View Full Version : Does developer temperature increase/decrease contrast?

Kimberly Anderson
28-Oct-2014, 12:40
So I'm wondering...as I sit here and process some 12x20 negs...about increasing or decreasing developer temperature.

I am curious about the temperature of the developer. Let's say you ran a batch of film at 70f and at 80f and compensated for time. Would the negatives have different contrast curves? If so...which would film would be higher or lower contrast?

I'm sure this has been beat to death, but I'm not sure I've read anything about it lately.


Maris Rusis
28-Oct-2014, 15:25
With a high degree of reliability for conventional developers over surprisingly wide temperature ranges a properly calibrated time-temperature chart will deliver consistent amounts of development "effort" with predictable density and contrast outcomes. I've found that the time-temperature charts (plotted: logarithmic time versus linear temperature) for all the conventional developers I've tested are parallel.

In my own darkroom I find sheet film developed in my replenished Xtol at 30 Celcius for 4 minutes looks the same as film developed at 20 Celcius developed for 11 minutes 15 seconds. This is useful because accurate temperature control is very difficult while accurate time control is very easy. I just measure the developer temperature and set the timer accordingly.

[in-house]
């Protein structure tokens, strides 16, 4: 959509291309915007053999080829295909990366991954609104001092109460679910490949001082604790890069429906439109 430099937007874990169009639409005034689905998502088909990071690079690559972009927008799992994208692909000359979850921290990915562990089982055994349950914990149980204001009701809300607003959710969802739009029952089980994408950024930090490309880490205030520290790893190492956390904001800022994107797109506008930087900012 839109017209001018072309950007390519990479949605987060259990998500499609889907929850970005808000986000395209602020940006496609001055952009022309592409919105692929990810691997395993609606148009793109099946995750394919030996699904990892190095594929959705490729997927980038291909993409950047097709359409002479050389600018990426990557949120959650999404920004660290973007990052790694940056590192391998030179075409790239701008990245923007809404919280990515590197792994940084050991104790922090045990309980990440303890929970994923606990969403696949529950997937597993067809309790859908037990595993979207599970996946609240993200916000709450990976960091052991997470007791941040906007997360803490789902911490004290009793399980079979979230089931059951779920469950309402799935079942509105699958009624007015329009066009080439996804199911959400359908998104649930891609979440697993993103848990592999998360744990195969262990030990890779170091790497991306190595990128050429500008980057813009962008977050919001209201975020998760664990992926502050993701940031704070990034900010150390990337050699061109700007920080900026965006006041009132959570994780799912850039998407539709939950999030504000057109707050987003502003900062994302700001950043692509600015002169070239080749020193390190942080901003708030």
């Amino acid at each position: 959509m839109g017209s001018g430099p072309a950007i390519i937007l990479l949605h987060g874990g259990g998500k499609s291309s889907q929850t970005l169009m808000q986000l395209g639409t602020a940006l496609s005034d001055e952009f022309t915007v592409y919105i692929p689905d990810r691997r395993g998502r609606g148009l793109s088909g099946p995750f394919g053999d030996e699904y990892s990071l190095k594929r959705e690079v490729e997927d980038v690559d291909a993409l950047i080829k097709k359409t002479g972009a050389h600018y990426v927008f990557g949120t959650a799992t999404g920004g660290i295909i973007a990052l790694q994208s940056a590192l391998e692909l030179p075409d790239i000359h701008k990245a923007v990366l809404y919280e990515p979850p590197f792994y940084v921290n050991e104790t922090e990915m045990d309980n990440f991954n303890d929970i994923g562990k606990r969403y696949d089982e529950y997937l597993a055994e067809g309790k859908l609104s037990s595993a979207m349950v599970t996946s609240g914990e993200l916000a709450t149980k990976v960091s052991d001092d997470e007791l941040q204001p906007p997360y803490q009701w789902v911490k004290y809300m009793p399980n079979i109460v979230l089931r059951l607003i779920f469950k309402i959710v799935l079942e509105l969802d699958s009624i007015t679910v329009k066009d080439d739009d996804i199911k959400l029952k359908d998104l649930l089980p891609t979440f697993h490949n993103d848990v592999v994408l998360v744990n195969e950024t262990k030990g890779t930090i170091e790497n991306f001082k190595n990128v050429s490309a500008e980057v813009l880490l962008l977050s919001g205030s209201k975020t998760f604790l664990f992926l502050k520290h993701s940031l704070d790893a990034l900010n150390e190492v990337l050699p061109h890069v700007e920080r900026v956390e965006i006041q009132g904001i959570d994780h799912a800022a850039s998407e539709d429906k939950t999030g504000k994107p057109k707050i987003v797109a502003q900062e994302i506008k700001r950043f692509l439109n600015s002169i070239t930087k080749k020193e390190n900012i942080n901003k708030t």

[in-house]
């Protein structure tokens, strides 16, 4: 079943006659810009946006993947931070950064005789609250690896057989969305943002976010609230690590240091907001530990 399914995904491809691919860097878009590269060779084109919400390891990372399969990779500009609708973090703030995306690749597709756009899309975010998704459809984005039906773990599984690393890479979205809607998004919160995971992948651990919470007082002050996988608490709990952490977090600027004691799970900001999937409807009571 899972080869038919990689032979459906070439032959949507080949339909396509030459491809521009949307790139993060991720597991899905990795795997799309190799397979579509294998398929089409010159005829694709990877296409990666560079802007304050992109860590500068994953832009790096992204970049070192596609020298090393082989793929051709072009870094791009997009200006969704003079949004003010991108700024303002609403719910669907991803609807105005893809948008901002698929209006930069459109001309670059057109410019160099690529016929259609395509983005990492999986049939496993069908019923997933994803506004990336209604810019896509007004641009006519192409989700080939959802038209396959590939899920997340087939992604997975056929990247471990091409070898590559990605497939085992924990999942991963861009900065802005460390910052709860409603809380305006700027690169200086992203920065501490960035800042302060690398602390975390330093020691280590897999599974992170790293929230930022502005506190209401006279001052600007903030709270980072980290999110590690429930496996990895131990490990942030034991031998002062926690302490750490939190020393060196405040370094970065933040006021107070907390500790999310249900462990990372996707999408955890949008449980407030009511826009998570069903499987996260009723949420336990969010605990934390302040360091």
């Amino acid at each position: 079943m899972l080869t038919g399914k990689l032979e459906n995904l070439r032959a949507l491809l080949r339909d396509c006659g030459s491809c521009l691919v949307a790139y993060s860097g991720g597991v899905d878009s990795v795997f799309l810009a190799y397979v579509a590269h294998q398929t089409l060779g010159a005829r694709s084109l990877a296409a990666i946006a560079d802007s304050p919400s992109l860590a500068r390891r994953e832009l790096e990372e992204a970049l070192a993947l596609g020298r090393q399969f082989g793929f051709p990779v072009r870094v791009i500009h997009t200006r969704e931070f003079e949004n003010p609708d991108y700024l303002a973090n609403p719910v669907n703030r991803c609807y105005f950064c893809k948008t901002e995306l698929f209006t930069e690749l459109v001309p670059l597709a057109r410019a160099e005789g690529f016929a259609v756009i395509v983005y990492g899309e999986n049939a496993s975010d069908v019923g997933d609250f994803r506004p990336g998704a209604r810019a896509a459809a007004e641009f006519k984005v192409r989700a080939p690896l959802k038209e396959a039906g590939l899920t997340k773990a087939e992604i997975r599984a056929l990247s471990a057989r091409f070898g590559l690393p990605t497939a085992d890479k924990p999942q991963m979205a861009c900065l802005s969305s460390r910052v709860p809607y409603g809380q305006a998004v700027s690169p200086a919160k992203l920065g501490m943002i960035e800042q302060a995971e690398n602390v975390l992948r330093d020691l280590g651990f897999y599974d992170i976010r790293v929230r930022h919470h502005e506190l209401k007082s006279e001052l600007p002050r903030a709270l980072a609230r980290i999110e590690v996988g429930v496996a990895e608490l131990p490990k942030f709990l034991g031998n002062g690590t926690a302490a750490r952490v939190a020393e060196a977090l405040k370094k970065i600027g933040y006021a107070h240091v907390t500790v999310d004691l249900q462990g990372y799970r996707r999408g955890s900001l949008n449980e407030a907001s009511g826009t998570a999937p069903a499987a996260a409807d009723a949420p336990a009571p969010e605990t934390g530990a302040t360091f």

Informal testing suggests this approach is not so reliable with divided developers, staining developers, stand development, and monobaths but I no longer mess with that stuff anyway.

28-Oct-2014, 15:32
Hydroquinone becomes proportionally more active above 75F, and is a higher contrast developer component, so above that temperatures, developers with hydroquinone should tend to be contrastier. That behavior is used to kick contrast on papers, though I don't know why it wouldn't work equally with film.

Drew Wiley
28-Oct-2014, 15:48
More temp makes the dev more active, so obviously increases contrast; and yes, within reason you can time-compensate for this and achieve analogous curves, that is, close enough for general printing purposes. But anything above 75F often risks emulsion damage. But you'd have to plot your own specific fim/dev/time-temp curves if you want a precise answer. Different dev ingredients might behave differentially in relation to each other at nonstandard temps.
This is most easily detected in prints where you get a somewhat different image color at different temps even though you've compensated the time for overall

Oren Grad
28-Oct-2014, 19:53
Depends on the film/developer combination - some can show changes in curve shape when you change time/temp while holding overall CI constant.